development). There was hope at one point that Rosebud would have some STP65 pals for this year's race, but the other projects remain in their early stages at this time. Something borrowed — When Roy Disney donated his MaxZ86 Pyewacket to Orange Coast College's School of Sailing and Seamanship following the 2005 TransPac, she had to be de-turbo'd with a shorter keel foil to fit her new slip and be Scene of the crime — 'Morning Light' during a trial run near the finish more manageable for off Diamond Head earlier this year. As one of the most publicized and well-prepared crews in the history of the race (their tutors included Stan a crew that might not Honey, Mike Sanderson and Robbie Haines), not to mention one of the always include a full youngest, it will be interesting to see how the team performs. compliment of pros. Two years later, Disney has chartered a lot of discussion among TransPac his old boat back from OCC. Not only veterans and spectators who claim that has the original 18.5-ft canting keel Disney has manipulated the race for the returned, albeit with a slightly differfastest elapsed time to his advantage, ent foil shape, but the forward canard to the point that it's no longer a race. has been replaced by two asymmetrical As recently as this spring, the Morning daggerboards amidships. Pye has also Glory camp was planning to defend her sprouted 8-ft wings on her aft quarters, title, and also started optimizing for the a new 145-ft mast and an extra 8 feet of race. But depending on who you talk to, waterline. In fact, the entire boat forward Plattner either decided he didn't want of the mast is new. She's lost the MaxZ86 to play Disney's game or ran out of time designation and is now a 'Custom 94'. to make the modifications. So, love it or Maybe she should go in the 'something hate it, this is Disney's show. new' category. Personally, we're not disappointed. The already-minimalistic interior Yes, the ante has been upped, but the has been practically sucked dry of every arms race is nothing new among the big spare ounce, and the 'new' complete boys. Besides, the TransPac has always package is 7,000 pounds lighter. Accordbeen invigorated by new ideas, and trying ing to one crew member, the boat is the new things is what West Coast sailing closest thing there is to a Volvo 100. Not is known for. Remember when Cal 40s, surprising since Juan Kouyoumdjian, and, more recently ULDBs, were radical the forward-thinking designer of the last concepts? Volvo Ocean Race winner, is also behind And, yes, the changes are permanent. these changes. So much for de-turboing. It goes without saying that all of these Something blue — Philippe Kahn's edits were made so that Disney might new-to-him Pegasus gets the nod on this clear up some unfinished business from one for her stunning blue hull artwork. the '05 race, when Hasso Plattner's The Open 50 is the former Artforms, a MaxZ86 Morning Glory narrowly beat well-sailed and much-loved boat under Pye for the Barn Door trophy for fastest the ownership of New England solo sailor elapsed time. Although Disney 'retired' Kip Stone. Kahn has since given the boat from ocean racing after that, last year a refit in addition to her dazzling new he decided that he still wanted a piece colors. of the action and Team Pyewacket im Local motion — Thirteen entries mediately set about determining how the hail from Northern California, including boat could be optimized. In the process, three Cal 40s: Don and Betty Lessley's they found several loopholes in the rules, California Girl, Don Grind's Far Far and and voila! Let the plastic surgery begin. Steve Waterloo's Shaman. All three were Such radical changes have spurred part of the 14-boat Cal 40 flotilla in '05 LESLIE DEMEUSE / PACIFIC HIGH PRODUCTIONS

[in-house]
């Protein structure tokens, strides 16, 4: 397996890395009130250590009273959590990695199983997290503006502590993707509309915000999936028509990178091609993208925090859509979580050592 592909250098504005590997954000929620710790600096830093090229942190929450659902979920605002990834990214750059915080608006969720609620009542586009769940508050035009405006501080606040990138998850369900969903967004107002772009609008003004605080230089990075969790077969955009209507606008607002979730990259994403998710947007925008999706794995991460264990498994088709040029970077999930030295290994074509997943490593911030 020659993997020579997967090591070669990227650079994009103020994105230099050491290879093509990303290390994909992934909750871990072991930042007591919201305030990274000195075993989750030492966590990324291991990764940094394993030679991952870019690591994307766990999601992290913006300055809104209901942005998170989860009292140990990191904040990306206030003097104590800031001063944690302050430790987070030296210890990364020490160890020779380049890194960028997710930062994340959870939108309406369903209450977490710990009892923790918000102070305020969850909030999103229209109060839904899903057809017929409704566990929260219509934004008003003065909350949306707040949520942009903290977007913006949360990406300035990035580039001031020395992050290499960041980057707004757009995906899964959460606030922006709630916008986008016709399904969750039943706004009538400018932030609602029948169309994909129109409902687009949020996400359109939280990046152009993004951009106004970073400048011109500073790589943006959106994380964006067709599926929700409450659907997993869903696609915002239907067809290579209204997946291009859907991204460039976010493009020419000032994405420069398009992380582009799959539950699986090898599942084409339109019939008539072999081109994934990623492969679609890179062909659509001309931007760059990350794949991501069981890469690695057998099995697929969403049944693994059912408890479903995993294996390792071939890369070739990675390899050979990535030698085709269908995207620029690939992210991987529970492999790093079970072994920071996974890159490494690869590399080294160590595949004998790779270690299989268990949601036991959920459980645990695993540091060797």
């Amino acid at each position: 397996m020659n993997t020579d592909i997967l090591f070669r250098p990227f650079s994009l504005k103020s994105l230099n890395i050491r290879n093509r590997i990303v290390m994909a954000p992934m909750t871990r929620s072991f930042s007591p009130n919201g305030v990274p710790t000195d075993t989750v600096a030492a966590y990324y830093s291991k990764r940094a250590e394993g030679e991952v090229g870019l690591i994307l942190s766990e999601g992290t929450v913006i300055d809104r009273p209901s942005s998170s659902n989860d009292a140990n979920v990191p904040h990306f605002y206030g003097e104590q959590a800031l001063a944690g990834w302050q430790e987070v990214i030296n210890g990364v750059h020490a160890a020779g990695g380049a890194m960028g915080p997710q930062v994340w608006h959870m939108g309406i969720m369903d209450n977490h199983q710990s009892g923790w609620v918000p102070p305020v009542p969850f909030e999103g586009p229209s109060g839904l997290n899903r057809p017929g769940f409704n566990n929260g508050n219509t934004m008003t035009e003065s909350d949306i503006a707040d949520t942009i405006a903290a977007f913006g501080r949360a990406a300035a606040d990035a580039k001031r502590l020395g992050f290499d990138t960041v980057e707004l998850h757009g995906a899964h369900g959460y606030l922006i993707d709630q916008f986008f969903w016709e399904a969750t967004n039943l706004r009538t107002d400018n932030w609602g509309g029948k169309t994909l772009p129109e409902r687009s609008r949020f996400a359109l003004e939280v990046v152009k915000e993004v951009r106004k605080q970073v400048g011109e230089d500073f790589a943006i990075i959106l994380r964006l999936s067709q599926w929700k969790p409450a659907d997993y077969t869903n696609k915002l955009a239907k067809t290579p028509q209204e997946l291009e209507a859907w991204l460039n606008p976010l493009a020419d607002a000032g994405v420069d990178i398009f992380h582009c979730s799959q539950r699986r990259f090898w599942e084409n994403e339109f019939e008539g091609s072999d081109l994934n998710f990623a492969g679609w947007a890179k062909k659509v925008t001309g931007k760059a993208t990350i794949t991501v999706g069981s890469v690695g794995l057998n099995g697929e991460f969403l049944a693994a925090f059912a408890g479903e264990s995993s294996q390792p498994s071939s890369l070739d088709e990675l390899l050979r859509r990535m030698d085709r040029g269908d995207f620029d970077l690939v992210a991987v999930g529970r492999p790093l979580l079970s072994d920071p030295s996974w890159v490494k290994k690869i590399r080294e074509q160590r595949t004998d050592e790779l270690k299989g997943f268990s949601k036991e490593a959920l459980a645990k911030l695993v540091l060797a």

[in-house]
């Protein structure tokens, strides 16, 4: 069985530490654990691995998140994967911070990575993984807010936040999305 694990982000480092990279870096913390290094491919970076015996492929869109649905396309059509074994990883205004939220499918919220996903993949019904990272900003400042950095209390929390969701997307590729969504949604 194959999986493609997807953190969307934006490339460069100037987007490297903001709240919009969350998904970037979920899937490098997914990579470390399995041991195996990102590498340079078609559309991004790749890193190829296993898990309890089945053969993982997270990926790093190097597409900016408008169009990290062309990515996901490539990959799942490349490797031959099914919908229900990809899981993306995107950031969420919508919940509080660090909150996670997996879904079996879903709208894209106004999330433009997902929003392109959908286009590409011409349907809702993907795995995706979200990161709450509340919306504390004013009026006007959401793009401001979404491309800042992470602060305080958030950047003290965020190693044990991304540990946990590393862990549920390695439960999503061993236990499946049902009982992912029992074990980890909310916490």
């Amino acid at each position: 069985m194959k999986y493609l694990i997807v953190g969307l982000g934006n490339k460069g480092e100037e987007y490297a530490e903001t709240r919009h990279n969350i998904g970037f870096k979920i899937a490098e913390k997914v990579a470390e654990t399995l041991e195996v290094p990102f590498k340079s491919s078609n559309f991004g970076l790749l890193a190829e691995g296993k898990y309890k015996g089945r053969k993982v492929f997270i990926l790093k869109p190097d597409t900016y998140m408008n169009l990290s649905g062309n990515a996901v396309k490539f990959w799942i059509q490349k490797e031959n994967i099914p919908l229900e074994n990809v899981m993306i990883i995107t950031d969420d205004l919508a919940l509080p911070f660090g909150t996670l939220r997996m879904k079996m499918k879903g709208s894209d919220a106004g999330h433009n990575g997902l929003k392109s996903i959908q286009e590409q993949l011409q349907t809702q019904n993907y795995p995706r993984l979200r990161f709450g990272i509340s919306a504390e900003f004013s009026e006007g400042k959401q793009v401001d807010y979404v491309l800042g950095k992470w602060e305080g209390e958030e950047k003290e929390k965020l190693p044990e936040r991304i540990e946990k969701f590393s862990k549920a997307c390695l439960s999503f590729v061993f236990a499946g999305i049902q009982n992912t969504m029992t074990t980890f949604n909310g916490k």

here is no better news we can give you about the 44th TransPacific Yacht Race than that it will have the second largest fleet in its 101-year history. Of course, there's plenty more we can, and will, say about the race — most of it good. But the single best part about the 2007 TransPac is that 76 boats of varying shapes and sizes — just four shy of the 1979 record of 80 entries — are expected to leave from Point Fermin, Los Angeles in three stages this month, on July 9, 12 and 15. Days or weeks later, depending on the size of the boat and how established the Pacific High is at that time, they'll finish off Diamond Head after 2,225 miles at sea. Unfortunately, our early deadline and the TransPac's late start meant we didn't have all the information to do our usual complete analysis of the entries. But we won't lie; such a varied fleet still made this year's pre-race preview a lot of fun to write. Hopefully, the race will be just as fun to follow. We'll let you make the call on that, but first join us as we take a closer look at this year's granddaddy of the Pacific races:
The July 2007 issue of the West's premier sailing and marine magazine.